Disney revisits Oz to tell new magical tale
Nearly 75 years after "The Wizard of Oz," Disney has crafted a new story about the magical kingdom, by going back to its creator -- in what is tipped to be a blockbuster movie opening this weekend.
Walt Disney long sought to make a film about Oz, the imaginary land created by American author L. Frank Baum in "The Wonderful Wizard of Oz" in 1900, after MGM made its own version in 1939.
But the project never got off the ground, and it was Sam Raimi, director of the hit "Spider-Man" and "Evil Dead" trilogies, who has finally brought it to life for Disney's company as "Oz the Great and Powerful."
And it could be as big a hit as the first film: box office tracker Exhibitor Relations estimates a debut weekend take of $88 million, saying that "if all goes well, it certainly has a shot at the other side of the $100 million rainbow."
The new film is not a remake of Victor Fleming's masterpiece, but more a prequel that recounts events before those told in "The Wizard of Oz," based on Baum's original novel.
"Every filmmaker knows when you make a book into a movie, the first thing you have to do is kill the book, unfortunately. You've got to recreate it," Raimi told reporters ahead of the film's release.
"But I decided I could be truest to the fans of Baum's great work if I recognized what was great and moving and touching and most effective about those books to me... and put as much of that into this picture as I could."
The film -- in which the character of Dorothy, played in the earlier version by Judy Garland, does not appear -- focuses on Oscar Diggs (played by James Franco), a small-town circus magician transported to Oz by a tornado.
There, he meets three witches, Theodora (Mila Kunis), Evanora (Rachel Weisz) and Glinda (Michelle Williams), who see in him a wizard capable of saving the kingdom.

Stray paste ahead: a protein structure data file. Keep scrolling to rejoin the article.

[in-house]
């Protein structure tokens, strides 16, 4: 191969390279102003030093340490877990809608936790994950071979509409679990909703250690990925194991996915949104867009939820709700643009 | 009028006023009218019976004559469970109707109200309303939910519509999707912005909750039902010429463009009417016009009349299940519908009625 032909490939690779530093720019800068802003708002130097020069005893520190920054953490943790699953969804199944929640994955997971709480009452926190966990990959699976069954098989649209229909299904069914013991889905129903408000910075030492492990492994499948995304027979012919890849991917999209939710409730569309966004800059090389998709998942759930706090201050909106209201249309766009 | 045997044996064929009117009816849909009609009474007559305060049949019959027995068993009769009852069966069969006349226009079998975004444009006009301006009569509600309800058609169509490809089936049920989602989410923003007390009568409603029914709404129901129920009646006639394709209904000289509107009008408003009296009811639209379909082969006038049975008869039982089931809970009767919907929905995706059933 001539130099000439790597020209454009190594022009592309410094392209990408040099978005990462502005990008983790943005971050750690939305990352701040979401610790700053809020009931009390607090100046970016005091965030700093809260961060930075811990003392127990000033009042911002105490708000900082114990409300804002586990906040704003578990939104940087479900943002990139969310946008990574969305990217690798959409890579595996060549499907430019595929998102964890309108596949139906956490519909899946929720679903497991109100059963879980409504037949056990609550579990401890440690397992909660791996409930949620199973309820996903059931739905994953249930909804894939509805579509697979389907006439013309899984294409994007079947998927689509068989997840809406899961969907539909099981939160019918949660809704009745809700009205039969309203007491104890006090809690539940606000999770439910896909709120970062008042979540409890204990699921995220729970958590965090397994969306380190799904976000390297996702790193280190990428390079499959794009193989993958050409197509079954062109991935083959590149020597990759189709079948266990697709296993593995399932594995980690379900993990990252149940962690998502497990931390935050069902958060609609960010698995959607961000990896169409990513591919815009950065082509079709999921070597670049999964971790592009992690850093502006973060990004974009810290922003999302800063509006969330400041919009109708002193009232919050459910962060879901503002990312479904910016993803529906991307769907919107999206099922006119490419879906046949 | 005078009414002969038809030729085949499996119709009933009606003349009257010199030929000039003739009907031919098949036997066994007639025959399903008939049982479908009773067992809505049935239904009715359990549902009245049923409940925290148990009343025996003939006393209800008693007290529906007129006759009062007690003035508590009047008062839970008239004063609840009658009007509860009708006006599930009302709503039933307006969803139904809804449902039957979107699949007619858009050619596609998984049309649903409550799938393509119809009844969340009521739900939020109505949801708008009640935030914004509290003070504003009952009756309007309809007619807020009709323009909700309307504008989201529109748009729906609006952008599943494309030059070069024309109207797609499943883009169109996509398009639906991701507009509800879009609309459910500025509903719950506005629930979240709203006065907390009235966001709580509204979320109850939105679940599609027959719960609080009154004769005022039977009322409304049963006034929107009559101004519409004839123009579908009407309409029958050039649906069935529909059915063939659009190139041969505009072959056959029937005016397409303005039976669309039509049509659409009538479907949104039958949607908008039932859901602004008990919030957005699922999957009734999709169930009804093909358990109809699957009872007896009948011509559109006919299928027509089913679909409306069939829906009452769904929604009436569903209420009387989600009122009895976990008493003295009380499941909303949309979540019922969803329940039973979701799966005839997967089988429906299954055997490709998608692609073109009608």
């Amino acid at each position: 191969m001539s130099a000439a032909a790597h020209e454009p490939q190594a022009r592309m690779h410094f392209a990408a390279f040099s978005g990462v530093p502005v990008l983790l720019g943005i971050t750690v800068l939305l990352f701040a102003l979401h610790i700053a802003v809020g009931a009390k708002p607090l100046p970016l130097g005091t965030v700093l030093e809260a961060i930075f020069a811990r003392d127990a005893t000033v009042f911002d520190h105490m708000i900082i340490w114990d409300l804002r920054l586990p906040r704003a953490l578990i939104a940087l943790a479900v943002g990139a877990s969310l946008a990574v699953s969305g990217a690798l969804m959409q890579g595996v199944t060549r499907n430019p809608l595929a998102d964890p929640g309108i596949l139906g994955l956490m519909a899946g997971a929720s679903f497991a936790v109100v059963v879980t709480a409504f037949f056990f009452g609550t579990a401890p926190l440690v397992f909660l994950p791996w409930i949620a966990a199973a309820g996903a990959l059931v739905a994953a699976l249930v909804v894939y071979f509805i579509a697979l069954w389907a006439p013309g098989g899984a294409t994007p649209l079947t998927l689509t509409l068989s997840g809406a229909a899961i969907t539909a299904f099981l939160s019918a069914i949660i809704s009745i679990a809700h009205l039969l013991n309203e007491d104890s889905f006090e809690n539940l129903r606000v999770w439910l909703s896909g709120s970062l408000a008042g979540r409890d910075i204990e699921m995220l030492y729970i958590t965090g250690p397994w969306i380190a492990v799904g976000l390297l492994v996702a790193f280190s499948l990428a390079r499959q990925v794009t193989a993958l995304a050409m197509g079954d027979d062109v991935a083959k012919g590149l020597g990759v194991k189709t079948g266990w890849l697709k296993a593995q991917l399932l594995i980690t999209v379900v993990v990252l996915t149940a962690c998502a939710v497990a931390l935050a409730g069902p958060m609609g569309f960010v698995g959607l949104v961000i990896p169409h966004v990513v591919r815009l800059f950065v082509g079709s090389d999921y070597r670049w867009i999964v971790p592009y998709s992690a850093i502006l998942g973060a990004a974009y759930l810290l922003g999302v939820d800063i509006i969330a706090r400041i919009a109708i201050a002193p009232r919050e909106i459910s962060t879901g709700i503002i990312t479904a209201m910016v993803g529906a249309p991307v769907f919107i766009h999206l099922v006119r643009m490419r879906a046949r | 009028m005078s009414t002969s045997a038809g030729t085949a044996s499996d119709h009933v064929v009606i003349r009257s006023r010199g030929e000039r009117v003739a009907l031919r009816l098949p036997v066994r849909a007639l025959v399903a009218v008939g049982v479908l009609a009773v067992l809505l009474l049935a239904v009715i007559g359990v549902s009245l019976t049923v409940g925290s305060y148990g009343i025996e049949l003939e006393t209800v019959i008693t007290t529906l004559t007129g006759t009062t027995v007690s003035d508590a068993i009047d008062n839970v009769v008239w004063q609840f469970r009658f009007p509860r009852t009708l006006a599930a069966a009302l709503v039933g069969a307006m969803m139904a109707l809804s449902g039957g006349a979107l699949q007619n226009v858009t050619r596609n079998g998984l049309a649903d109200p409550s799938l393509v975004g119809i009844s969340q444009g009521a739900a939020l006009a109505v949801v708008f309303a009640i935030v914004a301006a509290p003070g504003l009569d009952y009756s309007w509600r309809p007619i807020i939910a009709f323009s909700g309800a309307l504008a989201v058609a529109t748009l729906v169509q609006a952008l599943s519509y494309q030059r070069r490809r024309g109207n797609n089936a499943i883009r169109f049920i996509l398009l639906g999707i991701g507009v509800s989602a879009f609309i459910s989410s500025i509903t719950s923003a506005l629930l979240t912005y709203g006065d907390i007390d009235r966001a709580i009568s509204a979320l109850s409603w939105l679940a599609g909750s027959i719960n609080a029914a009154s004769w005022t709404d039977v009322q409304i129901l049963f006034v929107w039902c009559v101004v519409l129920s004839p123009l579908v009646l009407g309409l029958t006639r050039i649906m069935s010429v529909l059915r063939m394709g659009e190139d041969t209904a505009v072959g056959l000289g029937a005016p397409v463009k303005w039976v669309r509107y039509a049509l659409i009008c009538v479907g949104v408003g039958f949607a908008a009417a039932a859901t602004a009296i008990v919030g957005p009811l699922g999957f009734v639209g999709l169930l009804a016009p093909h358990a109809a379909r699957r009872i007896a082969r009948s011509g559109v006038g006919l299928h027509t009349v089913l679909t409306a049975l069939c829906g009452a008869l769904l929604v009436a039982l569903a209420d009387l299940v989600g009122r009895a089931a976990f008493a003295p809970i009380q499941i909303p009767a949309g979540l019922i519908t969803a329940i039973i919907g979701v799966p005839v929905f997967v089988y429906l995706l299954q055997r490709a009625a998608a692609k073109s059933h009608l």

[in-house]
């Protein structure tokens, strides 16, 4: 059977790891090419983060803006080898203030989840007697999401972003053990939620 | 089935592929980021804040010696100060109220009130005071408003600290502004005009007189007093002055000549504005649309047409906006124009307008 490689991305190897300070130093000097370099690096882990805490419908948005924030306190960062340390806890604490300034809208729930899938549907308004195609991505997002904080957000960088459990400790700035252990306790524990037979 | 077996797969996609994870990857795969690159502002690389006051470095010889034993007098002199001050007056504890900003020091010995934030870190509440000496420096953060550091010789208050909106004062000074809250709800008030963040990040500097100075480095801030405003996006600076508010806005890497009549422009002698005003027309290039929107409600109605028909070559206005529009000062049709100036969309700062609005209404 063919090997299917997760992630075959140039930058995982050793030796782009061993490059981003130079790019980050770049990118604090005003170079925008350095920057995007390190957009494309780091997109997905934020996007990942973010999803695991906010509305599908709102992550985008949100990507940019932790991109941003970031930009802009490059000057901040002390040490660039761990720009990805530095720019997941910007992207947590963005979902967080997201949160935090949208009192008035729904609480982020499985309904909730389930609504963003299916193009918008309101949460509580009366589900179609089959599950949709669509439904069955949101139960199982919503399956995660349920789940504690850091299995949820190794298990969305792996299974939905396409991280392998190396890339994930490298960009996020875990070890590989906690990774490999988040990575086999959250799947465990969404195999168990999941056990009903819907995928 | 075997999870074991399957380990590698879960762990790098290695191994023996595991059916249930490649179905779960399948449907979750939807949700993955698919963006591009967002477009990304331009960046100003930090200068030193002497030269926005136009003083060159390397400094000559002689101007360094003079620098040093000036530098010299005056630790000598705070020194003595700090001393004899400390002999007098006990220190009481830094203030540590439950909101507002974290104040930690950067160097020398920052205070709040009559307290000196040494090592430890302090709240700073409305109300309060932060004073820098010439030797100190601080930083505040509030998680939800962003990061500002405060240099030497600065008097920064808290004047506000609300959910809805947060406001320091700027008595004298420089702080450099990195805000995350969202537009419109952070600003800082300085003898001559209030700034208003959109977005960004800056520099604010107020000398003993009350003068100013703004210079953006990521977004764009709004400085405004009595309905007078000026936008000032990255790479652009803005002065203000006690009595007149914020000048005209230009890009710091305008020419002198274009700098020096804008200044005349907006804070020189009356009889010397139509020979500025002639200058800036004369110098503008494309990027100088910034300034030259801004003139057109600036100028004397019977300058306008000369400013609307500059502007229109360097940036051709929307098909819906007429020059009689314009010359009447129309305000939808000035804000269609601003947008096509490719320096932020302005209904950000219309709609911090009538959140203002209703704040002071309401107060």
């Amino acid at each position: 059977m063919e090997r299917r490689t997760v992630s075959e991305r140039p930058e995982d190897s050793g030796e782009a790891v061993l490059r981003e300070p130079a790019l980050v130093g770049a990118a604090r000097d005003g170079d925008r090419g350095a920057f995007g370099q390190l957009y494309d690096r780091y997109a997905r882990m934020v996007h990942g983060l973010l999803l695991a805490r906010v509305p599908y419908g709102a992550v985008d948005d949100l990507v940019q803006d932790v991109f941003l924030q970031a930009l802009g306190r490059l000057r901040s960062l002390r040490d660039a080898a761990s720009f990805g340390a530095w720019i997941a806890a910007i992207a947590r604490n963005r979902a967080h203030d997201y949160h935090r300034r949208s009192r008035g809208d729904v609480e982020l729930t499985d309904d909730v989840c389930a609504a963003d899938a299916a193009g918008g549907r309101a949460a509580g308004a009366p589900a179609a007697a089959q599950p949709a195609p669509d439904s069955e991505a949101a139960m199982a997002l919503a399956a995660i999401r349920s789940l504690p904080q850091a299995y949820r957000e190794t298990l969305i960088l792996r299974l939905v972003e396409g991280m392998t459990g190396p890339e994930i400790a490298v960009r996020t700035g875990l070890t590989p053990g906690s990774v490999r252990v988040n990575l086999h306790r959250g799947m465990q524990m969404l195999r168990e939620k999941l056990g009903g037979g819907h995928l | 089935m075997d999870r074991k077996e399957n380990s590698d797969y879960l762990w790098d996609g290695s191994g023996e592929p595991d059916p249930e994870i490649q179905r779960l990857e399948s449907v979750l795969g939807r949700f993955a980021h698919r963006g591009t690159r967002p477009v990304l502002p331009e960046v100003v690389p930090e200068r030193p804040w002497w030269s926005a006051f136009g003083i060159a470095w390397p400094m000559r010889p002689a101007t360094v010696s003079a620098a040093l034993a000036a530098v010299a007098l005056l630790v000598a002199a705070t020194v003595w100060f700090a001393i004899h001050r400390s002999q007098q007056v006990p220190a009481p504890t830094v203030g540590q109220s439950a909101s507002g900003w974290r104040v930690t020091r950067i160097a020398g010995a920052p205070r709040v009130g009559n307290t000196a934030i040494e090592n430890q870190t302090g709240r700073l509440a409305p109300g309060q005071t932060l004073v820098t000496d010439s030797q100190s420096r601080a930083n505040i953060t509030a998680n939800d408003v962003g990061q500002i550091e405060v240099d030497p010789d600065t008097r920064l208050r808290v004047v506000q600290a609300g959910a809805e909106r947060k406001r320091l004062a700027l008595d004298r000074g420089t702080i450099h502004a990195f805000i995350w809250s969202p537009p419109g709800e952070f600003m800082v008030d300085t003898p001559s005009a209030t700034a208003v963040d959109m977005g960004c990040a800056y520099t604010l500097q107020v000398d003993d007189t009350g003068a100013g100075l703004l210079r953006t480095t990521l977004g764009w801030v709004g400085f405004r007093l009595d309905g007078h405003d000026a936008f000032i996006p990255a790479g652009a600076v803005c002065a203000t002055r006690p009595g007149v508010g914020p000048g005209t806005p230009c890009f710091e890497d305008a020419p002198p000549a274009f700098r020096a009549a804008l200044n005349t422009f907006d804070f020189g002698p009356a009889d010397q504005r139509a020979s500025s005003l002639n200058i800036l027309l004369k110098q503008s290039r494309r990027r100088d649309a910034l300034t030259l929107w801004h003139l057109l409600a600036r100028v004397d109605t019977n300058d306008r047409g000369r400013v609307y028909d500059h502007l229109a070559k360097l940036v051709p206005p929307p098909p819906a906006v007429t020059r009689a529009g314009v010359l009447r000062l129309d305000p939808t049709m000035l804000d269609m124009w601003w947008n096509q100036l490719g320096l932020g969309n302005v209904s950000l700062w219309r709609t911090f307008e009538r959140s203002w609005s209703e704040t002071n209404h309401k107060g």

Happy to be showered with power and riches, Diggs plays along with the misperception, until his lies begin to catch up with him.
"His character starts off as a flawed man. He's selfish; he's a bit of a womanizer. He thinks that happiness will come from financial success and fame. It blinds him to the love of the people around him," said Franco, who learned tricks from magician Lance Burton in Las Vegas while preparing for the role.
"One of the reasons to start the character off that way was that it would allow for growth... The movie would not just be a physical journey through a mystical land, but it would also involve an inner journey of the character."
If the film lacks some depth, but not in length, visually it is stunning, thanks to Raimi.
"There were a tremendous amount of new challenges for me. I didn't know anything about 3D, so I had to go to school and learn about 3D," the director said, describing how artists created every blade of grass, flower or insect.
"I had to meet with technicians and study the camera systems and go to effects houses and hear what the different visual effects artists had to say about working with the systems," he added.
The film includes several bravura segments, including the opening scenes in black and white and the switch to color when Oz arrives -- an idea taken from the 1939 movie, watched by generations of children.
The new movie has high expectations riding on it: only 2010's "Alice in Wonderland" ($116 million) and last year's "The Hunger Games" ($152 million) have opened with more than $100 million in the relatively quiet month of March.